Teachers or others interested in making their own branch of the Museums of Endangered Ocean Life, get in touch. We can help you find ways of helping kids create their own works of art and science that get posted in the museum, worldwide!

More importantly, we can help kids find ways to truly make a difference, no matter where they live. There is always something to do to make the world a better place, a healthier place, and more fun too. Fred can help put smiles on faces - faces of happier kids with new purpose in a new year!

Become a FRIEND OF FRED and help spread the word about those who help endangered species. Invite Fred to your school. He will bring lots of good information and connect you with others.

More information at

Facing Future Explained

EXTINCT means gone, pau, from all places. Example, the O'o is extinct from its former forests in Hawaii. They no longer exist.

EXTIRPATEDmeans gone from a given area. Example, Grizzly Bears were extirpated from California about 1925. They still exist.

ENDANGERED means that a species is nearing extinction unless actions are taken immediately to save them. It is usually a legal term associated with the Endangered Species Act, but because this is a political tool, it does not always reflect accurate science. Example: the Hawaiian Monk Seal is endangered and will likely become extinct.

THREATENED means that a species is likely to near extinction and become endangered unless actions are taken to protect it and its habitat. Example: Bald Eagles were threatened but have been removed from this list due to habitat protection and reductions in use of chemicals such as DDT.

SPECIES OF CONCERN: Many states have lists that include species not covered under federal protection as endangered or threatened. These may be species extirpated from the state, but present in greater numbers in neighboring areas.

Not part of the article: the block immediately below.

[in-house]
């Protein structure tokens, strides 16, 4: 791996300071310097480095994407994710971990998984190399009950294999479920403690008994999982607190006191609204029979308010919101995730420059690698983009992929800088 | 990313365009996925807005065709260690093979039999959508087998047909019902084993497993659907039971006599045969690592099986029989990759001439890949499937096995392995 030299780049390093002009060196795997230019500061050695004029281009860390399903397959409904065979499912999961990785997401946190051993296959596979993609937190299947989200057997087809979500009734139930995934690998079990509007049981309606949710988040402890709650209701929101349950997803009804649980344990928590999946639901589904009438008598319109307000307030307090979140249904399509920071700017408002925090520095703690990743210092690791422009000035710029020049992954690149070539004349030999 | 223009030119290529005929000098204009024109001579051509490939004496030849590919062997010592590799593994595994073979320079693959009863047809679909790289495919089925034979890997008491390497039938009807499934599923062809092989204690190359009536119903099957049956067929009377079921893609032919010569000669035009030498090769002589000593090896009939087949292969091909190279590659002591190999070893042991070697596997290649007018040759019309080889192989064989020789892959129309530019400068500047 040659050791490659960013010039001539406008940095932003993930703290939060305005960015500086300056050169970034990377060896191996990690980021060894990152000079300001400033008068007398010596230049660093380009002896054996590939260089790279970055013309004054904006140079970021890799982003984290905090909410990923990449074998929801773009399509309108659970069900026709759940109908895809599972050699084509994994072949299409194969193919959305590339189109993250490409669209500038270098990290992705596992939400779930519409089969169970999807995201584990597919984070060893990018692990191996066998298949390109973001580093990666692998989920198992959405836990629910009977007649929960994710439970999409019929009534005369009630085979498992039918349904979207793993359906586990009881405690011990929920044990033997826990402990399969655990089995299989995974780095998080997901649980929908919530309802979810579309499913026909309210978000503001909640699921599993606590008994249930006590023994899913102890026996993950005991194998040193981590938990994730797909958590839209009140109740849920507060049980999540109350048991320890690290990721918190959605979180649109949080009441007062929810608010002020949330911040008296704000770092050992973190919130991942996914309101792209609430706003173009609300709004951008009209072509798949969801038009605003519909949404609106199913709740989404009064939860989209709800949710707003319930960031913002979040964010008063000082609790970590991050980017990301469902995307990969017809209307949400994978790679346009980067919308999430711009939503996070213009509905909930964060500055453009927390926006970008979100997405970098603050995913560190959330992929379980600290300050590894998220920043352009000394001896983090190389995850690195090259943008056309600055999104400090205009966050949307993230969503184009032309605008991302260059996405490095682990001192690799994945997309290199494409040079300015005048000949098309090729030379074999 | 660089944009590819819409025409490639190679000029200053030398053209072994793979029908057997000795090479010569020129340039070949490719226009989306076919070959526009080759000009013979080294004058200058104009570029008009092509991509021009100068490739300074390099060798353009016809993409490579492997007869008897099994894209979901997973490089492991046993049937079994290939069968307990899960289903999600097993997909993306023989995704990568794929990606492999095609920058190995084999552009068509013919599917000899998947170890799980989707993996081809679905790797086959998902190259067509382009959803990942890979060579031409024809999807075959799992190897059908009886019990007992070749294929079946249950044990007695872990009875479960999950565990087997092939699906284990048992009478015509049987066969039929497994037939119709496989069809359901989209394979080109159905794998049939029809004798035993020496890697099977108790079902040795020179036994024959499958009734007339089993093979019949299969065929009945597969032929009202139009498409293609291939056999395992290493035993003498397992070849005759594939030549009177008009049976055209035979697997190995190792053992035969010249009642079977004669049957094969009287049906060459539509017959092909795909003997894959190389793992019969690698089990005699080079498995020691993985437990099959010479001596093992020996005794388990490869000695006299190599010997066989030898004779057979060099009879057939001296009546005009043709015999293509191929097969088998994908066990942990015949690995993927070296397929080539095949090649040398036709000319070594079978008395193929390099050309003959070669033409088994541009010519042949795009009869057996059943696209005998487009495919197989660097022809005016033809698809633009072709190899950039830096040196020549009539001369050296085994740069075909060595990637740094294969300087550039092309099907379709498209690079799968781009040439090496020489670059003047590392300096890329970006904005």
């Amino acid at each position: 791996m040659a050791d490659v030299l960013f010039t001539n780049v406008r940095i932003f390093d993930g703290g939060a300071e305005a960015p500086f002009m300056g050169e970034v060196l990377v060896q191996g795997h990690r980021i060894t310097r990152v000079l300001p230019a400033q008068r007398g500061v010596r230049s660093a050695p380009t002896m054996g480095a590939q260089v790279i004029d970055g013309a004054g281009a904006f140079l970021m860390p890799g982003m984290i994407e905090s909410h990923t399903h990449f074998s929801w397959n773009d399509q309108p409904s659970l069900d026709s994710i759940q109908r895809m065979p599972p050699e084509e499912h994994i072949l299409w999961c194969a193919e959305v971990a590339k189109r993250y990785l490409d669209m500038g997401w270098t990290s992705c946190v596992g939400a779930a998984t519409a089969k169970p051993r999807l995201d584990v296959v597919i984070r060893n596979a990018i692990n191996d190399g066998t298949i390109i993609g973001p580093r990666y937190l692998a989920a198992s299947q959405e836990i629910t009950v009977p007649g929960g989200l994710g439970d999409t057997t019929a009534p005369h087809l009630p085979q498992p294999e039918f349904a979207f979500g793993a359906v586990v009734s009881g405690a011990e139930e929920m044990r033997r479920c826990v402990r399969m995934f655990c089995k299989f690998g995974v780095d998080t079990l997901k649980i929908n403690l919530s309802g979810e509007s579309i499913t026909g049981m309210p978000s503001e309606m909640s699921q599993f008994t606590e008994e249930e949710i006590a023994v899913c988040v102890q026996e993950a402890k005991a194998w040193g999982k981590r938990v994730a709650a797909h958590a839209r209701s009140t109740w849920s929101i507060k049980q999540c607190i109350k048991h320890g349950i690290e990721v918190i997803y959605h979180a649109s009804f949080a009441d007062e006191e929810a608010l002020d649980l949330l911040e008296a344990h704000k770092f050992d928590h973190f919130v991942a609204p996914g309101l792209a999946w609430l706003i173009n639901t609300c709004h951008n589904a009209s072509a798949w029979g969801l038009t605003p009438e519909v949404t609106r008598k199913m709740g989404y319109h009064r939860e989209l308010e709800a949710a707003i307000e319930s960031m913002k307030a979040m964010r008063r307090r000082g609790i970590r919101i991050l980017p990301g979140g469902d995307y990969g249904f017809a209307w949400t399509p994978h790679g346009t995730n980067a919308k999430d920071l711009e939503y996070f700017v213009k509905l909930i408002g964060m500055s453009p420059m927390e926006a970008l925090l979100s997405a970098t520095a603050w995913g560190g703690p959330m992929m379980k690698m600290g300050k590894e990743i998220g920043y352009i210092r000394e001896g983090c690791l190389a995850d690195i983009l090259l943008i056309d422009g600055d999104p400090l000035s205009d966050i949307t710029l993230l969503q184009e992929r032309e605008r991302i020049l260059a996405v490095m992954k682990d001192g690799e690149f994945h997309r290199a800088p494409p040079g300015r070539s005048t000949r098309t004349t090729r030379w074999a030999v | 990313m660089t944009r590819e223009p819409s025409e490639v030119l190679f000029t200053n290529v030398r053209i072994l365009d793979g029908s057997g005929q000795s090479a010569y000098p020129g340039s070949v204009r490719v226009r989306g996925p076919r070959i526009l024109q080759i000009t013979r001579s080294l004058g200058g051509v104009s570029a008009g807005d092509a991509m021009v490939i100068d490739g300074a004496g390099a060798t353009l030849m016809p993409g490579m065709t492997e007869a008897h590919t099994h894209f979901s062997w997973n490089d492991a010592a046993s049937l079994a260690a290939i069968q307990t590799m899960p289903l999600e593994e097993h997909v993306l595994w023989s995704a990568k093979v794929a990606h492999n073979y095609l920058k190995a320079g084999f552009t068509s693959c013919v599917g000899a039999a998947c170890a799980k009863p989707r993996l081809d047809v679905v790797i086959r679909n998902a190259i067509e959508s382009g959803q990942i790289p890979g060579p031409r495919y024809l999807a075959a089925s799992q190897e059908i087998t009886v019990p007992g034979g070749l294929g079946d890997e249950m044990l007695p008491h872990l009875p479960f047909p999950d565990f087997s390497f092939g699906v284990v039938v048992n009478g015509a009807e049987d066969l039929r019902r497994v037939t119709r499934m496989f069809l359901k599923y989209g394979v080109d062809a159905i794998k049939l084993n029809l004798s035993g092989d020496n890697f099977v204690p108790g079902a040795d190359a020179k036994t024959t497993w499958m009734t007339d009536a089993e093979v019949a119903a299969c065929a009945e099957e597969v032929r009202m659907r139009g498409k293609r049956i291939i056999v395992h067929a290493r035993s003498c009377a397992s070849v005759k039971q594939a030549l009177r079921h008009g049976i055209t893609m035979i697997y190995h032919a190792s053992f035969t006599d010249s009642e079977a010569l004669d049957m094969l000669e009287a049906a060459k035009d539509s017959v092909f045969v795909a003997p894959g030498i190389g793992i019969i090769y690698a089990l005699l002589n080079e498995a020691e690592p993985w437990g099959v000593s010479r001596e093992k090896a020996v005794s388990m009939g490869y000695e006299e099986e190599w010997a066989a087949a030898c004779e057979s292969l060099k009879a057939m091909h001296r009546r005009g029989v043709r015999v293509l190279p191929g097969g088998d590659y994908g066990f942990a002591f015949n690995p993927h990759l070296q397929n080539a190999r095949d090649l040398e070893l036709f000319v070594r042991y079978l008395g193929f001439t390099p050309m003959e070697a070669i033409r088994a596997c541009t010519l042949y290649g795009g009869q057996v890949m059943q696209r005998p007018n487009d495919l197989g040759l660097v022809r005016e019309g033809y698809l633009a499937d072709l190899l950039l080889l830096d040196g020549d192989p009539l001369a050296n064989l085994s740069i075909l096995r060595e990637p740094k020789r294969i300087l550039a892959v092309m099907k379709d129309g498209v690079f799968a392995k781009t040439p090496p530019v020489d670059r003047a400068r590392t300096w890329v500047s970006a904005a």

Unfortunately, no reasonable approach has been worked out to list endangered habitats, the primary living space for all life forms. To many scientists, the entire Arctic is now endangered. Imagine, as Richard Ellis says, "If Australia were suddenly to disappear, don't you think we would wake up and do something?" Well, we are losing an area about the size and importance of Australia as the Arctic disappears, transforming due to climate change and taking with it the Polar Bears, Bowhead Whales, and Peoples dependent on that vast ecosystem.

Sunday, November 22, 2009


The yellow lines you see are GPS tracks of a few Grizzly Bears
moving through the year in a vast area north of Missoula, Montana.
To gain a proper perspective, reach for a Montana map to locate the
Mission and Swan Mountain Ranges. You can then gain a sense of how much
land each bear needs to survive. More importantly, Grizzly supporters urge
that you look at efforts to protect connecting corridors of habitat from the
Greater Yellowstone to Canada.

It will not help the Grizzlies if we isolate them in parks like Yellowstone and Glacier.
The bears need to mix and mingle as they once did and the creators of this map
are working hard to connect lands for sustainable populations of the bears
and the complete community they associate with in Alaska, Canada, and the lower 48.

Kids at Wilson School in Wilson, Wyoming have inspired others to join in efforts by
and others who are protecting the bears by purchasing lands through the
Learn more at links for Grizzly Bear Protection
Visit Grizzly Bear Habitats in the Museum.

Grizzlies Ocean Animals?

Grizzly Bears, aka Brown Bears love nothing better than to scoop a fish from water.
Wherever healthy rivers run full of cutthroat and salmon, you can be assured
that these same rivers bring healthy freshwaters into the sea. In this way
Grizzlies are one important indicator of wathershed health.

They also dig for clams where they are still present in coastal habitats.

Protect a bear and you are protecting our oceans.

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